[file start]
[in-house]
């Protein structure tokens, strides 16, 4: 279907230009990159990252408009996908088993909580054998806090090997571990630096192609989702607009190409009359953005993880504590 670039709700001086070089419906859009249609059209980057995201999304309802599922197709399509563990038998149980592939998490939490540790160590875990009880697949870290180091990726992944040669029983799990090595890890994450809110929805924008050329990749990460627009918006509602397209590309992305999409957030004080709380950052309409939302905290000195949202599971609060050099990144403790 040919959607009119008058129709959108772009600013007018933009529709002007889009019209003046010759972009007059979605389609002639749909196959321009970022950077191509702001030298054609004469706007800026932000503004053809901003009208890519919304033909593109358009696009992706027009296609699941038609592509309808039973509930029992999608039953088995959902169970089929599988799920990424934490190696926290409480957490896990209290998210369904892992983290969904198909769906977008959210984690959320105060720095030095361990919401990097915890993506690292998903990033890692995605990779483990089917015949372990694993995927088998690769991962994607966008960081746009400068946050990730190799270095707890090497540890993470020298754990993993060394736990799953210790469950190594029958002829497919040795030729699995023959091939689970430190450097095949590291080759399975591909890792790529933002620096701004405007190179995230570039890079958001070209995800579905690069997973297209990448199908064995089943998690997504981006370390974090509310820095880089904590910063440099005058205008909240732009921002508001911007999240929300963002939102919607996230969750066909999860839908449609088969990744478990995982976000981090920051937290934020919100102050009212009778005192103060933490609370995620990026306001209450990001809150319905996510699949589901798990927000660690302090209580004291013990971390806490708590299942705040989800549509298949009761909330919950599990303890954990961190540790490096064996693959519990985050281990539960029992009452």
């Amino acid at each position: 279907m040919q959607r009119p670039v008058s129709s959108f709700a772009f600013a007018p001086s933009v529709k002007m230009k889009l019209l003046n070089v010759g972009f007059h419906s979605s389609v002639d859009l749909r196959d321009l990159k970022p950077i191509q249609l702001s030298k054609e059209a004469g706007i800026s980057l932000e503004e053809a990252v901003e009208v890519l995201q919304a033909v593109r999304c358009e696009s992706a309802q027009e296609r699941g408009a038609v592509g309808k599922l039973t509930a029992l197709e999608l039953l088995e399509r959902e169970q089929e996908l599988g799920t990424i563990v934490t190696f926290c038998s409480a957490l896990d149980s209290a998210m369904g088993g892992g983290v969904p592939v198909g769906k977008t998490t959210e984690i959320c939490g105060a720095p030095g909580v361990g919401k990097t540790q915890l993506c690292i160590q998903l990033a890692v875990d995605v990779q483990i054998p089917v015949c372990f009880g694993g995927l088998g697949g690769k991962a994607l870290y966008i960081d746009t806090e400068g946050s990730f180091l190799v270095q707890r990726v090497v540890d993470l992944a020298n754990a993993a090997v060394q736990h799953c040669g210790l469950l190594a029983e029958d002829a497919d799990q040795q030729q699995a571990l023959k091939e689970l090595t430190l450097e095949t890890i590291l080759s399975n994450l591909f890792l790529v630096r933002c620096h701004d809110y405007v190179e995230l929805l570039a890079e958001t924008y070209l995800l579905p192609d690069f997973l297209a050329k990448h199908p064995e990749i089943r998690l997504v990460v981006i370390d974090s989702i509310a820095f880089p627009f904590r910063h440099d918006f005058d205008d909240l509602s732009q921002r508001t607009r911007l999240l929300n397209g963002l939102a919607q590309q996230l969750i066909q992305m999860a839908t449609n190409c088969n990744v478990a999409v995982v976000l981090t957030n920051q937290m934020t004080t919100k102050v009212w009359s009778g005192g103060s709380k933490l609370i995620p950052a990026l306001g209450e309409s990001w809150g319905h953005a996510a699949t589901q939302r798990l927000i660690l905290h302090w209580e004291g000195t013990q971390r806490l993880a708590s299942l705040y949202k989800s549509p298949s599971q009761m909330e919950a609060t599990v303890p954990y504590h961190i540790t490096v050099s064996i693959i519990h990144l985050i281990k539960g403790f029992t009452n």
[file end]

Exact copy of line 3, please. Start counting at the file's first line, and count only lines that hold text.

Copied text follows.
């Amino acid at each position: 279907m040919q959607r009119p670039v008058s129709s959108f709700a772009f600013a007018p001086s933009v529709k002007m230009k889009l019209l003046n070089v010759g972009f007059h419906s979605s389609v002639d859009l749909r196959d321009l990159k970022p950077i191509q249609l702001s030298k054609e059209a004469g706007i800026s980057l932000e503004e053809a990252v901003e009208v890519l995201q919304a033909v593109r999304c358009e696009s992706a309802q027009e296609r699941g408009a038609v592509g309808k599922l039973t509930a029992l197709e999608l039953l088995e399509r959902e169970q089929e996908l599988g799920t990424i563990v934490t190696f926290c038998s409480a957490l896990d149980s209290a998210m369904g088993g892992g983290v969904p592939v198909g769906k977008t998490t959210e984690i959320c939490g105060a720095p030095g909580v361990g919401k990097t540790q915890l993506c690292i160590q998903l990033a890692v875990d995605v990779q483990i054998p089917v015949c372990f009880g694993g995927l088998g697949g690769k991962a994607l870290y966008i960081d746009t806090e400068g946050s990730f180091l190799v270095q707890r990726v090497v540890d993470l992944a020298n754990a993993a090997v060394q736990h799953c040669g210790l469950l190594a029983e029958d002829a497919d799990q040795q030729q699995a571990l023959k091939e689970l090595t430190l450097e095949t890890i590291l080759s399975n994450l591909f890792l790529v630096r933002c620096h701004d809110y405007v190179e995230l929805l570039a890079e958001t924008y070209l995800l579905p192609d690069f997973l297209a050329k990448h199908p064995e990749i089943r998690l997504v990460v981006i370390d974090s989702i509310a820095f880089p627009f904590r910063h440099d918006f005058d205008d909240l509602s732009q921002r508001t607009r911007l999240l929300n397209g963002l939102a919607q590309q996230l969750i066909q992305m999860a839908t449609n190409c088969n990744v478990a999409v995982v976000l981090t957030n920051q937290m934020t004080t919100k102050v009212w009359s009778g005192g103060s709380k933490l609370i995620p950052a990026l306001g209450e309409s990001w809150g319905h953005a996510a699949t589901q939302r798990l927000i660690l905290h302090w209580e004291g000195t013990q971390r806490l993880a708590s299942l705040y949202k989800s549509p298949s599971q009761m909330e919950a609060t599990v303890p954990y504590h961190i540790t490096v050099s064996i693959i519990h990144l985050i281990k539960g403790f029992t009452n």